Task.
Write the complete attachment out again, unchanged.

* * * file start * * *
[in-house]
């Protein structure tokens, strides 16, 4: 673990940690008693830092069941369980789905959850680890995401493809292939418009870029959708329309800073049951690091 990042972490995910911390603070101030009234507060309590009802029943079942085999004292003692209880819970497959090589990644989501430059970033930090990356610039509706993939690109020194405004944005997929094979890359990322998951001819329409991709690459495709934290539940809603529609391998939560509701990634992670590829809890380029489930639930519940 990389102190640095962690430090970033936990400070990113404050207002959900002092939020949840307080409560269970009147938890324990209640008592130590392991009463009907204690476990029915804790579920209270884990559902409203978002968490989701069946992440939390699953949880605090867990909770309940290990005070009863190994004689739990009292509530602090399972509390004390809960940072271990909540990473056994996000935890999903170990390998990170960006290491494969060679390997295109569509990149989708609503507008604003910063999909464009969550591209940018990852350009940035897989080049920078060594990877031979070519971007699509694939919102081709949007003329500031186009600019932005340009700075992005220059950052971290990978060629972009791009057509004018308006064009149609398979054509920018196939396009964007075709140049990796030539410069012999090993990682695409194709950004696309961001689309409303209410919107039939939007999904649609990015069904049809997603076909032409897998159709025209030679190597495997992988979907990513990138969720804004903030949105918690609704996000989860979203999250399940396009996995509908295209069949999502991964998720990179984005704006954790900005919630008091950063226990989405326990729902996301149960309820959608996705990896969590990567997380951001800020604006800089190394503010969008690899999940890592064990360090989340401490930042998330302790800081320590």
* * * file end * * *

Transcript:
[in-house]
């Protein structure tokens, strides 16, 4: 673990940690008693830092069941369980789905959850680890995401493809292939418009870029959708329309800073049951690091 990042972490995910911390603070101030009234507060309590009802029943079942085999004292003692209880819970497959090589990644989501430059970033930090990356610039509706993939690109020194405004944005997929094979890359990322998951001819329409991709690459495709934290539940809603529609391998939560509701990634992670590829809890380029489930639930519940 990389102190640095962690430090970033936990400070990113404050207002959900002092939020949840307080409560269970009147938890324990209640008592130590392991009463009907204690476990029915804790579920209270884990559902409203978002968490989701069946992440939390699953949880605090867990909770309940290990005070009863190994004689739990009292509530602090399972509390004390809960940072271990909540990473056994996000935890999903170990390998990170960006290491494969060679390997295109569509990149989708609503507008604003910063999909464009969550591209940018990852350009940035897989080049920078060594990877031979070519971007699509694939919102081709949007003329500031186009600019932005340009700075992005220059950052971290990978060629972009791009057509004018308006064009149609398979054509920018196939396009964007075709140049990796030539410069012999090993990682695409194709950004696309961001689309409303209410919107039939939007999904649609990015069904049809997603076909032409897998159709025209030679190597495997992988979907990513990138969720804004903030949105918690609704996000989860979203999250399940396009996995509908295209069949999502991964998720990179984005704006954790900005919630008091950063226990989405326990729902996301149960309820959608996705990896969590990567997380951001800020604006800089190394503010969008690899999940890592064990360090989340401490930042998330302790800081320590």